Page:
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Piracy Isn’t an Ease-of-Access Issue
Plus: the best (recent) Best Picture, assigned!
One thing that you hear a great deal when you write about the piracy of movies is that it’s not about people being “too cheap to pay for content.” It’s an issue of access. That people pirate stuff they can’t get immediately at home from the comfort of their living room. If it was easier to pay for stuff, people would happily pay for it!
This is why one of the arguments often deployed against windowing—that is, having discrete time periods in which a movie is in theaters, then available to buy on video on demand, then available to stream for “free” on services like Netflix—is that studios are really just stubborn idiots, costing themselves money. People who want to go to theaters will still go to theaters, and other people who want to wait will happily pay if only they could easily access it at home!
As a longtime student of nature, allow me to channel Poker Face’s Charlie Cale:
Here’s the thing: people aren’t stealing movies because they can’t access them at home. If they were stealing movies because they couldn’t access them at home, piracy would plummet when a movie hit a streaming service like Disney+ or Netflix—two of the most-subscribed-to services in the world—right? Fun fact: when movies hit streaming services, you tend to see a HUGE spike in piracy, as people rip high-quality versions of the movies and distribute them online, for free, because—sing it with me, so the people in the back can hear you!—people who engage in piracy are too cheap to pay for content.
Just look at this slide from The Cinema Foundation’s “State of the Cinema Industry”:
It’d be shocking if it weren’t so obvious. Because the most-pirated films aren’t arthouse features that play in two cities on six screens and never make it to Manitoba. The most-pirated films aren’t out-of-print movies or orphaned features or lost silents. The most-pirated films have never been those things. The most-pirated films are the most popular films, and the most popular films are the most pirated because—once more, with feeling!—people who engage in piracy are too cheap to pay for content.
But they don’t want shaky-cam rips from theaters. They want high-res, good-quality images. So, they wait, like everyone else, for the movies to become available on streaming.
And then they steal them.
Yes, yes: The Cinema Foundation is a nonprofit backed by the National Association of Theater Owners. And NATO has skin in the game here: They believe, correctly, that a strong window of theatrical exclusivity is needed because without it theaters simply won’t exist.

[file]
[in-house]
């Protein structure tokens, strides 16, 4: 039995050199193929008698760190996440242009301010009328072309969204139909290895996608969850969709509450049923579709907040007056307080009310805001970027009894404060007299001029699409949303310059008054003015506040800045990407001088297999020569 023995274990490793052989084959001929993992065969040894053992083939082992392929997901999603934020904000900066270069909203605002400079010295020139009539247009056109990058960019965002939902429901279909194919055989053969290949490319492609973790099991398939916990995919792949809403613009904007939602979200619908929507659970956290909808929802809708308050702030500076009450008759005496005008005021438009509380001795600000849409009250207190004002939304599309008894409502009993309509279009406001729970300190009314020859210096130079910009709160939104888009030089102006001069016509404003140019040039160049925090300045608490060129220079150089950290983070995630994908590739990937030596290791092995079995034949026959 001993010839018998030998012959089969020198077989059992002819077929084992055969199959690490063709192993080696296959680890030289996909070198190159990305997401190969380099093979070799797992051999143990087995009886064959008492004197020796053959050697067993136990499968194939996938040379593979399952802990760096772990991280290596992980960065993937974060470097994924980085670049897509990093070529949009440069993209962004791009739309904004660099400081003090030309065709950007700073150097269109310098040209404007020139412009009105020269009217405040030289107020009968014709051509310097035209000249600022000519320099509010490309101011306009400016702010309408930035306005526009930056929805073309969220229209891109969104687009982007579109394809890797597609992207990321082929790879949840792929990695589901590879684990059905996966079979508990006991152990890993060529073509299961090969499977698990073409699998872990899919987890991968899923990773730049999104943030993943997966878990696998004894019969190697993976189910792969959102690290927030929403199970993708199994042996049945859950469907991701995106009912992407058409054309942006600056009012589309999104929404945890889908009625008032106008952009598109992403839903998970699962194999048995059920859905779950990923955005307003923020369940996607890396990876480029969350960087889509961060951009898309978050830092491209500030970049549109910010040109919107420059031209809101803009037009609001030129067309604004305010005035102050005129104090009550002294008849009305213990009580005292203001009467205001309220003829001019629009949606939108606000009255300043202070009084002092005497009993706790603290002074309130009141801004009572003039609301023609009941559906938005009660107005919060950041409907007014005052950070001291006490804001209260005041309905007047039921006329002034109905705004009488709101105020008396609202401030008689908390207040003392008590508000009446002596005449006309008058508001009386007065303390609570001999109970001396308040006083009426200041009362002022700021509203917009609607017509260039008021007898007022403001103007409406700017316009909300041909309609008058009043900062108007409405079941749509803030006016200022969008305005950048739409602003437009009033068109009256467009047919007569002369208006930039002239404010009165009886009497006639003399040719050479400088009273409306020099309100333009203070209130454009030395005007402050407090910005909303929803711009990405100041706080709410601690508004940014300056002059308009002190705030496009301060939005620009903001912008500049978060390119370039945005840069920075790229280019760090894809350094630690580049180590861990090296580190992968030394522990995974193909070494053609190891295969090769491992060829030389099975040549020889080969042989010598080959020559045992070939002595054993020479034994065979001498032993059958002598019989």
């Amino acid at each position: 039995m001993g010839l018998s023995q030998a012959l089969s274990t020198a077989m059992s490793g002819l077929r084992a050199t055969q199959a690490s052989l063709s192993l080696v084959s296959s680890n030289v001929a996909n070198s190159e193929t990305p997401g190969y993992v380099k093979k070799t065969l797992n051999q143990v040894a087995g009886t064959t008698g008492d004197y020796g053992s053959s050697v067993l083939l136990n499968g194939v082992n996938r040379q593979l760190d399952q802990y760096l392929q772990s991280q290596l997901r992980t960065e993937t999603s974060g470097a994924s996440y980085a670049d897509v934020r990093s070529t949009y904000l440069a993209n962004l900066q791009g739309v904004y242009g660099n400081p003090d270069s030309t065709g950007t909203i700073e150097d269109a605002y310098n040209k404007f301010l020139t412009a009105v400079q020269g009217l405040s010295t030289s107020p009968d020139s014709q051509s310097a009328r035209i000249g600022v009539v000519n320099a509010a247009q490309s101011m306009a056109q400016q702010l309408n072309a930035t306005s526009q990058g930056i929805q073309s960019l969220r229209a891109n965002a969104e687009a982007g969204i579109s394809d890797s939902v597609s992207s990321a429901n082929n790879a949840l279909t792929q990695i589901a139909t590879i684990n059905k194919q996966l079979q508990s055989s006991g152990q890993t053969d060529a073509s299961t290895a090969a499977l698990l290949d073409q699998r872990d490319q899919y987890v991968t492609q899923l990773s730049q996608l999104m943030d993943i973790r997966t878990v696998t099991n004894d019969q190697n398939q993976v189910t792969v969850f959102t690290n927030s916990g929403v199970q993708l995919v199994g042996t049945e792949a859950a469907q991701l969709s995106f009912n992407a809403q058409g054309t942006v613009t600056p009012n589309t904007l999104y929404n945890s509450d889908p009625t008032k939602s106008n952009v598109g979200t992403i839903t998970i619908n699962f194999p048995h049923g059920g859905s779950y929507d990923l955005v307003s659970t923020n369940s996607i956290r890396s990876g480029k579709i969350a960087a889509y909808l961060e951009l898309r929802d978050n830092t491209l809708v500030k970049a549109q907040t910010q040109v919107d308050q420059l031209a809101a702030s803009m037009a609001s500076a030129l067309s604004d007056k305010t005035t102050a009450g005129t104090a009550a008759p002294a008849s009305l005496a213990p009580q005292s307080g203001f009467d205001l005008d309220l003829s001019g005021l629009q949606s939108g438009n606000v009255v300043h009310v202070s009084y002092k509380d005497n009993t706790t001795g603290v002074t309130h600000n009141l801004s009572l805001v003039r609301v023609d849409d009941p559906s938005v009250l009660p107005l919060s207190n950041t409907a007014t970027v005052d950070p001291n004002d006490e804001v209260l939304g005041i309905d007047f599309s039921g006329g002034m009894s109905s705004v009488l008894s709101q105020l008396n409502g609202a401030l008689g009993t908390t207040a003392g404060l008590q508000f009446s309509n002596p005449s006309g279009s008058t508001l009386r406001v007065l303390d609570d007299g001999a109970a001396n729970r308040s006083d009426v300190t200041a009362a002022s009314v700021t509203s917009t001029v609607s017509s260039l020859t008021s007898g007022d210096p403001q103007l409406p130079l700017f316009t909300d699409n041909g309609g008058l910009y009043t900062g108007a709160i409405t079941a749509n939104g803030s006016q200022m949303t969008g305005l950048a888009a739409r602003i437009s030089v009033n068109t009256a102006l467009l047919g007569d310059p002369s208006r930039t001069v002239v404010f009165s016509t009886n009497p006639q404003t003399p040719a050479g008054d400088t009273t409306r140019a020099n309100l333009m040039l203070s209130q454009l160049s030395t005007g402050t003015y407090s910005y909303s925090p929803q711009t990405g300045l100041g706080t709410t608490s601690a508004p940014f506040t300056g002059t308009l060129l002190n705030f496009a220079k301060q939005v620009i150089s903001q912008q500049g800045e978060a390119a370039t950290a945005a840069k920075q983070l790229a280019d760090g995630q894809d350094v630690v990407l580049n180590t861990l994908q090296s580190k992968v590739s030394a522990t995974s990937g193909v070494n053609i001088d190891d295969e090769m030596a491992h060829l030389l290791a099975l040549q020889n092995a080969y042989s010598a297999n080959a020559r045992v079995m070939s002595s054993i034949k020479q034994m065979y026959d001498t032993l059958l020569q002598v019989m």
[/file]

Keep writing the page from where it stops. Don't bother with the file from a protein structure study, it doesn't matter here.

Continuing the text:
But the studios need to understand that they have skin in the game here too. The moment they put a movie on their streaming service, they’ve given every freeloader in the world access to it for nothing. Better to delay that fate as long as possible.
And if you enjoyed that, you’ll love my chat with Bilge Ebiri and Brandon Streussnig on The Bulwark Goes to Hollywood this week (subscribe on iTunes here or wait for this newsletter tomorrow!) about what went into pulling these awards together and some of the debates those in the stunt professional community have about whether or not an Oscars for stunting is even a good idea.
This week I reviewed 65, the movie about Adam Driver fighting dinosaurs that doesn’t have nearly enough dino-fighting in it for my taste. It’s not terrible, it’s just kind of dull, and that’s actually probably worse than being actively terrible.
I remain convinced that no one in charge of media companies has any idea how people actually interact with their products. For the latest example of this, see the brain trust at Warner Bros.-Discovery thinking the name “HBO” might be a drag on HBOMax’s popularity.
I enjoyed talking to Mike Cosper at Christianity Today about the Oscars.
Look, if people are dumb enough to gamble on professional wrestling, they should be allowed to do so. I wouldn’t even waste the time of regulators on this. Just let the marks throw their money away. They’ll find something else to waste it on if not this.
R.L. Stine says he has no idea his books are being bowdlerized by Scholastic. Which feels like a real problem!
Had a good time talking to Michael Schulman about his history of the Oscars on BGTH last week. Check it out before this Sunday’s ceremony!
Assigned Viewing: No Country for Old Men (HBO Max)
Since it’s Oscars weekend, I’m assigning the best Best Picture winner of the last 20 years.